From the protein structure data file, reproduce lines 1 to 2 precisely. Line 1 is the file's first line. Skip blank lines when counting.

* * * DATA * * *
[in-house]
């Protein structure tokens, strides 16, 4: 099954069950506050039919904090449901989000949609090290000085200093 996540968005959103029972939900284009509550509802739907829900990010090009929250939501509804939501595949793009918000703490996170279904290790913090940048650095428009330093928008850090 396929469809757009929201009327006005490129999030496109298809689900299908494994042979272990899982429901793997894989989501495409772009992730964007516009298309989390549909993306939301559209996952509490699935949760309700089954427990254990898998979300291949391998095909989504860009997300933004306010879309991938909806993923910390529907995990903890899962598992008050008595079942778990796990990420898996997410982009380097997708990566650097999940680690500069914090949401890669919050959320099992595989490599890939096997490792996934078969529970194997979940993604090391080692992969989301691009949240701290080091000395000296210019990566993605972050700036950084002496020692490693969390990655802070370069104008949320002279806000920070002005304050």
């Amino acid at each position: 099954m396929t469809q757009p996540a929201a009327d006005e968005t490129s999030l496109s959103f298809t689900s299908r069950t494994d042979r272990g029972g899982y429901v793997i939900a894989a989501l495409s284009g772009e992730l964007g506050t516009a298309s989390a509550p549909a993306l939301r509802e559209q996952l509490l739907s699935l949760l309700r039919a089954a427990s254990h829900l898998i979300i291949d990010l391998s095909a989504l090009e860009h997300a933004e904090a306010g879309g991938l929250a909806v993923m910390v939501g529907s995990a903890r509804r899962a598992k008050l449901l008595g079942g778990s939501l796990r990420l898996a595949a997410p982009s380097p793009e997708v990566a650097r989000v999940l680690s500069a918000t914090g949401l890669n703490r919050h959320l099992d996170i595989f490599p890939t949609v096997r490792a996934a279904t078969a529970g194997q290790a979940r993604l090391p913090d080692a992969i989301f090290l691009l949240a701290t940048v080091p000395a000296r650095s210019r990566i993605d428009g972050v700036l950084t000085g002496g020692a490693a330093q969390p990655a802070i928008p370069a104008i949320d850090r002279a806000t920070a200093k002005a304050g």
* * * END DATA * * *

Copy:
[in-house]
């Protein structure tokens, strides 16, 4: 099954069950506050039919904090449901989000949609090290000085200093 996540968005959103029972939900284009509550509802739907829900990010090009929250939501509804939501595949793009918000703490996170279904290790913090940048650095428009330093928008850090 396929469809757009929201009327006005490129999030496109298809689900299908494994042979272990899982429901793997894989989501495409772009992730964007516009298309989390549909993306939301559209996952509490699935949760309700089954427990254990898998979300291949391998095909989504860009997300933004306010879309991938909806993923910390529907995990903890899962598992008050008595079942778990796990990420898996997410982009380097997708990566650097999940680690500069914090949401890669919050959320099992595989490599890939096997490792996934078969529970194997979940993604090391080692992969989301691009949240701290080091000395000296210019990566993605972050700036950084002496020692490693969390990655802070370069104008949320002279806000920070002005304050």